Seadrill Ltd and most of its subsidiaries have filed for Chapter 11 proceedings in the Southern District of Texas as part of a balance sheet restructuring which will involve a debt/equity swap.
The company said the restructuring is likely to result in minimal or no recovery for current shareholders, but will enable Seadrill to continue to operate and pay employees and vendors. The company reported it approximately $650m in cash and does not require debtor-in-possession financing at the time of its filing.
“This announcement marks the start of the court supervised process that will create a company that is financially sustainable for the long term,” said Stuart Jackson, CEO of Seadrill. “We are working closely with our stakeholders to ensure we achieve an outcome that gives us the flexibility to weather the low points in our industry cycles, whilst positioning us well for market recovery.”
The proceedings mark the second time since 2017 that Seadrill has entered into Chapter 11. The Oslo-listed group controlled by John Fredriksen listed debts and liabilities amounting to $7.3 billion at the end of the third quarter of 2020, Reuters reports. The restructuring announcement comes after Seadrill’s wholly-owned subsidiaries in Asia also filed for Chapter 11 in Texas.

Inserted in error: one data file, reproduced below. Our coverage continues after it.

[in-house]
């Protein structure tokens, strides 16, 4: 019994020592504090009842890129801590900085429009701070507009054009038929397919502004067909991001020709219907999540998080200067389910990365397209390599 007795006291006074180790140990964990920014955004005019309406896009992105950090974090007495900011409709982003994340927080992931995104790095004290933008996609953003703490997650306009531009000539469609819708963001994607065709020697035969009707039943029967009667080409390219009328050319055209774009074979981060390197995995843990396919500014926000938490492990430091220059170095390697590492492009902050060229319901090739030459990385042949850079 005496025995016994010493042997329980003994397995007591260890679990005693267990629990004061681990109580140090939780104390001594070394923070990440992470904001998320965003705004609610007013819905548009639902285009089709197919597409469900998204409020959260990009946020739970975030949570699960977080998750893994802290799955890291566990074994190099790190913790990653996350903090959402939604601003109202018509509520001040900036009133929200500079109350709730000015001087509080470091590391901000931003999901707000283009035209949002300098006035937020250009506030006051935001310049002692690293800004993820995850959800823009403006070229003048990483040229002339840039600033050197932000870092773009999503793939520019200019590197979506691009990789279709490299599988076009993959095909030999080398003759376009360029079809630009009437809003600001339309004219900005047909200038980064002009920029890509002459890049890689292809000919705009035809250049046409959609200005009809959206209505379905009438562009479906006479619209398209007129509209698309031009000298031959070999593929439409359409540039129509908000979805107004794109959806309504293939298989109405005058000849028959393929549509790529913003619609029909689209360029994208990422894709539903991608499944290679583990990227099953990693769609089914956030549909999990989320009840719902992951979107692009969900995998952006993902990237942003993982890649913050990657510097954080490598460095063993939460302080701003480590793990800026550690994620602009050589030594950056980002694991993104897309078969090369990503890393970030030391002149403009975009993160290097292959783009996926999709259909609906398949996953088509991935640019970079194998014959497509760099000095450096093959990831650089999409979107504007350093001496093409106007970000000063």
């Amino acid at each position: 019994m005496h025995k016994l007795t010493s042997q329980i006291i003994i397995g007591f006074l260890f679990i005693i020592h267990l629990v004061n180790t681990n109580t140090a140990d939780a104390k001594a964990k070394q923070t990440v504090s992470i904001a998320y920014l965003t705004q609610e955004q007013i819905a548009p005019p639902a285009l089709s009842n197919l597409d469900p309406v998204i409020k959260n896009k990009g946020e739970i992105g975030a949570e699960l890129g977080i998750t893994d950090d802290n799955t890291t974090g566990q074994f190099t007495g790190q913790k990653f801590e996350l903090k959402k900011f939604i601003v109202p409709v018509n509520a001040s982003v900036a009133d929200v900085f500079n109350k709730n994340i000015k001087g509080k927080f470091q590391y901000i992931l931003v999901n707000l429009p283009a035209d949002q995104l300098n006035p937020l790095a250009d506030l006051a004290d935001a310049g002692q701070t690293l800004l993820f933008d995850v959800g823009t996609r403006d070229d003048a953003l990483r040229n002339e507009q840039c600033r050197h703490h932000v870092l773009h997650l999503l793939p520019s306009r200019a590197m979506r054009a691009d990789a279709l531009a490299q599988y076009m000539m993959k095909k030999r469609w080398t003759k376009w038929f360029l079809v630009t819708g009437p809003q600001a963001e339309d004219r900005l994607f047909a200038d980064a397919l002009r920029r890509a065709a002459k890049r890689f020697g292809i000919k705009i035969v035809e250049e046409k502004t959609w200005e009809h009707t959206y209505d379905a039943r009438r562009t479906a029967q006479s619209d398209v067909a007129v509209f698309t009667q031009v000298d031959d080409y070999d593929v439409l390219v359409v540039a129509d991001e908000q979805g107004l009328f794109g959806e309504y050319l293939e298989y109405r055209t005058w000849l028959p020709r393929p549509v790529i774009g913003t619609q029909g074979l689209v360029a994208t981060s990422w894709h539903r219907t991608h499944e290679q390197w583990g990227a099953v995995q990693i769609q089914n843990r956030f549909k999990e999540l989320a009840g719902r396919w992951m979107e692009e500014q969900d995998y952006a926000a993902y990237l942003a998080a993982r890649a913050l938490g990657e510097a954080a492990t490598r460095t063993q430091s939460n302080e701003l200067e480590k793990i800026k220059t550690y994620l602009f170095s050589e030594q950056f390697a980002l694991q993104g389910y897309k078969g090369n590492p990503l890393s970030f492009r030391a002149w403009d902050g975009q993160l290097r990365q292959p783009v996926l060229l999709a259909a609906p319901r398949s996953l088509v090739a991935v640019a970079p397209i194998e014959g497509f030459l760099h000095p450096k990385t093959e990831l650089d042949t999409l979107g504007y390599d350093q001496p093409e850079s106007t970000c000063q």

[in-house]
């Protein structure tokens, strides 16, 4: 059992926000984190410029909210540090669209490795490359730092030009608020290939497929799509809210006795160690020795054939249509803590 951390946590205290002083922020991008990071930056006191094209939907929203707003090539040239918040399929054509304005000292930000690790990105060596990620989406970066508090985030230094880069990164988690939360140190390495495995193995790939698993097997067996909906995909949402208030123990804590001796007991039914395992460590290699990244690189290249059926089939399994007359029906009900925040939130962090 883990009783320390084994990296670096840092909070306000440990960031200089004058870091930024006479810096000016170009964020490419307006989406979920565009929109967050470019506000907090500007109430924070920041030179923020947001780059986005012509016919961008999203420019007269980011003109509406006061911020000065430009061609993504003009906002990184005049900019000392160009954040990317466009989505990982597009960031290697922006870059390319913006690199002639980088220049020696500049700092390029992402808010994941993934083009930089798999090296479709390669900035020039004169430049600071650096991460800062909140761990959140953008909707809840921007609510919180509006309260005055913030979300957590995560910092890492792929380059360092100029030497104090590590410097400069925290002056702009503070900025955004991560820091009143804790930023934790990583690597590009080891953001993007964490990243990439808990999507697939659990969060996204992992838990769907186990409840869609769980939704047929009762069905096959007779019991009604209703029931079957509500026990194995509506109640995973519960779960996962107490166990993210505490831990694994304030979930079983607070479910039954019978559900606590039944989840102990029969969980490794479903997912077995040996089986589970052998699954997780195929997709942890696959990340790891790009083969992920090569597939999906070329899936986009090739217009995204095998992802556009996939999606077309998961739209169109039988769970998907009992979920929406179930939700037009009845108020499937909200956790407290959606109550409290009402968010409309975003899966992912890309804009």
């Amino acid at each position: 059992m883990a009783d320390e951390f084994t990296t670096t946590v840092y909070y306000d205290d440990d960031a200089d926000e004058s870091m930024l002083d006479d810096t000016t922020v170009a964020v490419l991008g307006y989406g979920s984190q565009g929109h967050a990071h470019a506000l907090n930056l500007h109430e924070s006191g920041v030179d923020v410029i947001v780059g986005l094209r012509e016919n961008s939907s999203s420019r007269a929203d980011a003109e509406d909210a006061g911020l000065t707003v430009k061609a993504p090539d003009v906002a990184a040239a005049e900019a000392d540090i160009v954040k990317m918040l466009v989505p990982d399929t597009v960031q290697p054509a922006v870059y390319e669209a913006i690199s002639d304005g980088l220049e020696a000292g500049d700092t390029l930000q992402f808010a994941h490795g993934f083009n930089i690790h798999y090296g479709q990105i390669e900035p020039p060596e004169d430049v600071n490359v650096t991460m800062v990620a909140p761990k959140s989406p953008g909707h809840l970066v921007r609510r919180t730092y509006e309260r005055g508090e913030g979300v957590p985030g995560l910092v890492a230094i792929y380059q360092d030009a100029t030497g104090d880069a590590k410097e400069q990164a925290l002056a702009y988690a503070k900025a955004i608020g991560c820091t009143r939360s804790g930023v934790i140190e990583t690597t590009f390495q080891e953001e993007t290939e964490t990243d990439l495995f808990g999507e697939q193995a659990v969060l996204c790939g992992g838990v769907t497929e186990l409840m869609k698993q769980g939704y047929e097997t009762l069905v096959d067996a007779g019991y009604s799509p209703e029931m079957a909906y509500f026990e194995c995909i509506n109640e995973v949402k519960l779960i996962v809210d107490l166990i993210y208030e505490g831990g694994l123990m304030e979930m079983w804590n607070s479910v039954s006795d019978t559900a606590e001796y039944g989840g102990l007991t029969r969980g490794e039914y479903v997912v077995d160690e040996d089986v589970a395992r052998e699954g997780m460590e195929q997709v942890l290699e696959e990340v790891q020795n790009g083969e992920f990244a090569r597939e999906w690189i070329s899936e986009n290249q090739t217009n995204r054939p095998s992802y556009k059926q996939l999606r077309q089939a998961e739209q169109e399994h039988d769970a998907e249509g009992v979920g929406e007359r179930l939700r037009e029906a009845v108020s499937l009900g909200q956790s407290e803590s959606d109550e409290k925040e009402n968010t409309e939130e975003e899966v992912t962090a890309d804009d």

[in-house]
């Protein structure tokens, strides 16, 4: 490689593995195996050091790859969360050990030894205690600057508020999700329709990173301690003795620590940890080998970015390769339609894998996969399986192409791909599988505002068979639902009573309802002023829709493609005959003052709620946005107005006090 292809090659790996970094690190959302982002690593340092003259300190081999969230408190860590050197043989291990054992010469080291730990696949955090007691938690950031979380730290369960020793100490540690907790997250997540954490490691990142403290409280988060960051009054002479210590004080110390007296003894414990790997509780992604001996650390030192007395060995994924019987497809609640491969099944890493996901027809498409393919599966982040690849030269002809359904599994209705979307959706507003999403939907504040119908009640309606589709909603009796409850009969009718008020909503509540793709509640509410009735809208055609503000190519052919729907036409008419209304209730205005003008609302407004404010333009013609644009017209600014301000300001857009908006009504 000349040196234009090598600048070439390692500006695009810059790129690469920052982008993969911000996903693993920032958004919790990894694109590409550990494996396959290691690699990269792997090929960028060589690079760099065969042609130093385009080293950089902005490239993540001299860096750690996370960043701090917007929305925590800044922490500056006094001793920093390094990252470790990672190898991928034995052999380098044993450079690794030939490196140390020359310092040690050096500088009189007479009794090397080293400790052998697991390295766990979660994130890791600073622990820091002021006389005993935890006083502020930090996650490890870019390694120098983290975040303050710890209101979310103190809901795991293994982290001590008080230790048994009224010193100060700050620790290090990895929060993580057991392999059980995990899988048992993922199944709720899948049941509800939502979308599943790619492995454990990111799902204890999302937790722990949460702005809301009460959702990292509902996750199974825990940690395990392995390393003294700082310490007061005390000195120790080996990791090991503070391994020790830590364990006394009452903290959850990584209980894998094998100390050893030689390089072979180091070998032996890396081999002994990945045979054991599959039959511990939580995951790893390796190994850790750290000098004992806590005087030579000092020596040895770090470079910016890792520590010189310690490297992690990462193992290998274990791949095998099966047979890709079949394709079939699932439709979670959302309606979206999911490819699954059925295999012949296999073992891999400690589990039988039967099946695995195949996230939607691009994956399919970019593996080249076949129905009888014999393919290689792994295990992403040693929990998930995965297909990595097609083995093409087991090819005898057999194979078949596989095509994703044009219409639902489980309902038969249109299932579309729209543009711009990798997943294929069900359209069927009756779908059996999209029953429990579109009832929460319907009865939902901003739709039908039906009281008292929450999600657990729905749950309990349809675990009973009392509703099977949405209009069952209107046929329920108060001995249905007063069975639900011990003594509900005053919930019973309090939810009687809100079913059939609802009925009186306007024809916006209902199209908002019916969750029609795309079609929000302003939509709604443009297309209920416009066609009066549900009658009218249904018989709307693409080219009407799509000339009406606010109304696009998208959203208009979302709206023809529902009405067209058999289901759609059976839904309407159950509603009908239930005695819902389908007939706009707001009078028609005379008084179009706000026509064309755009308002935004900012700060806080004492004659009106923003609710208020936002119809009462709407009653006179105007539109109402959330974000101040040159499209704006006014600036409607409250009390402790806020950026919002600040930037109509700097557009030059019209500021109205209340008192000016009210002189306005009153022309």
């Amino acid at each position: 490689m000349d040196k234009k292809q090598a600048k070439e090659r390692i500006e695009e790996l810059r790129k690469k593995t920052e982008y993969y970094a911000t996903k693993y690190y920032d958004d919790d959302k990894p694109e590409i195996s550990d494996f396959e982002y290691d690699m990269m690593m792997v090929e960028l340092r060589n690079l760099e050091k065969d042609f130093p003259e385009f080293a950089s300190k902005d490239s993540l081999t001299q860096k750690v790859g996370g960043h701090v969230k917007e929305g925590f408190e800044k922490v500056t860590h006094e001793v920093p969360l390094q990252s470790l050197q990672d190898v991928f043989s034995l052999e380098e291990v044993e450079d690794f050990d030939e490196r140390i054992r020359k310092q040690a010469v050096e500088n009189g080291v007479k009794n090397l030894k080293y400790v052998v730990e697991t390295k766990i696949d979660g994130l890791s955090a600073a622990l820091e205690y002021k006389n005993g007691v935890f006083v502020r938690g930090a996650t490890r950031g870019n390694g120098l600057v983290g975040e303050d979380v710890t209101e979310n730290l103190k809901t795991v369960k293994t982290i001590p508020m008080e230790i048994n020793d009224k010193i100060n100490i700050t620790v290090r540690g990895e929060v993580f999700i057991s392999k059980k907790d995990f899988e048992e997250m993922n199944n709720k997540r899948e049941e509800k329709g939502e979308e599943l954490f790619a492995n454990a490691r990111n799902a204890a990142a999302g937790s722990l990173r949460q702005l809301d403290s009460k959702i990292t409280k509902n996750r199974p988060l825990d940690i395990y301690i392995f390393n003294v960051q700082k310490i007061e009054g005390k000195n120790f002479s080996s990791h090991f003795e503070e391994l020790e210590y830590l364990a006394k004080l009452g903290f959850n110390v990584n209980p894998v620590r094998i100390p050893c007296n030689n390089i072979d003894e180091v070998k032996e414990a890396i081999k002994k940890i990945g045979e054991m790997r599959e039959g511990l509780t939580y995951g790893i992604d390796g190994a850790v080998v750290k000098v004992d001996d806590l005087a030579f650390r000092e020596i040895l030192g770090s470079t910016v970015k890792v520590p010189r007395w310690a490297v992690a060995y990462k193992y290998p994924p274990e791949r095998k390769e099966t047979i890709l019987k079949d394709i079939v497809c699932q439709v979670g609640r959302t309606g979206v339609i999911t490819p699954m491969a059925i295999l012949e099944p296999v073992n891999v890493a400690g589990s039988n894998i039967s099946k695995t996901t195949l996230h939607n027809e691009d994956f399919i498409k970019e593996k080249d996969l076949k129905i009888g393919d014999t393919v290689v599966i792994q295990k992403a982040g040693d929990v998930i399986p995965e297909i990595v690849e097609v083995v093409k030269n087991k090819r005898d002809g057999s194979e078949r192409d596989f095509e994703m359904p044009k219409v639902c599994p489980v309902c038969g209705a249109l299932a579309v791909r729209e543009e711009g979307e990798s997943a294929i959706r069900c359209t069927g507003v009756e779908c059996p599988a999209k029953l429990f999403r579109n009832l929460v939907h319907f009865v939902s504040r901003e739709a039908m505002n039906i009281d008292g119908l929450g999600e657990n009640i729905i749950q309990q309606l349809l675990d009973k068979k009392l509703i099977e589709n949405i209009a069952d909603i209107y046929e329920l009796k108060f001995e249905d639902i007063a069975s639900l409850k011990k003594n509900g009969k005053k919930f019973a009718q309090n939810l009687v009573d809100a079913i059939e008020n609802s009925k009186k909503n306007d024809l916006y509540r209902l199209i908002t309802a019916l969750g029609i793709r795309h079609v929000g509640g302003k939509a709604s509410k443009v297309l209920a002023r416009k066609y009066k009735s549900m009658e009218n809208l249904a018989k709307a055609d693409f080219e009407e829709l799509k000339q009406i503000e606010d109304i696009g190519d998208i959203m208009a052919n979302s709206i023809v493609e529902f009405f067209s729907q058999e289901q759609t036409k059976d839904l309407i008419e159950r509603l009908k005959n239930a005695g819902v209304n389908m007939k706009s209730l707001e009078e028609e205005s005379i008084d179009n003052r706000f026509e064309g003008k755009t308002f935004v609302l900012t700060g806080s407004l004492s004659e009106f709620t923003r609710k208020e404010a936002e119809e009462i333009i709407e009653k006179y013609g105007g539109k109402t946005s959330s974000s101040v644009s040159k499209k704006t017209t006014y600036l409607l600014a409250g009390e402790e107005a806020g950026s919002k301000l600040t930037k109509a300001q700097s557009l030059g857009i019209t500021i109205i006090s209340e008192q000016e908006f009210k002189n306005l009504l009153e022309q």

“I would like to thank all our stakeholders for their continued support as we move through this legal process, in particular, our customers, vendors and employees, all of whom demonstrate continued support of our safe and efficient operational delivery,” said Jackson.
SFL Corporation Ltd. (NYSE: SFL) owns maritime vessels and three offshore drilling rigs, the latter of which it charters out to Seadrill under long-term charters.
In connection with the proceedings, SFL said it has entered into agreements relating to two of the drilling rigs, West Linus and West Hercules, that are chartered to subsidiaries of Seadrill to ensure uninterrupted performance on the sub-charters to oil majors. The agreements are subject to approval by the bankruptcy court. The third rig, West Taurus, has been laid up for more than five years and SFL said it is considering scrapping it, resulting in a $187 million negative book adjustment.
“With regards to the rig West Taurus, the lease is expected to be rejected as part of Seadrill’s Chapter 11 Proceedings, and redelivered to SFL. This rig is debt free and has been held in layup by Seadrill for more than five years, and SFL is currently evaluating strategic alternatives for it, including potential recycling at an EU approved green recycling facility. Consequently, SFL expects to record a net negative book adjustment of approximately $187 million in the fourth quarter of 2020, inclusive of a gain on the redemption of the bank debt,” SFL said in an update.
“As previously announced, Seadrill’s failure to pay hire under the leases for the [SFL’s] drilling rigs when due, along with certain other events, including the commencement of its Chapter 11 Proceedings, constitute events of default under such leases and the related financing agreements,” the update said.
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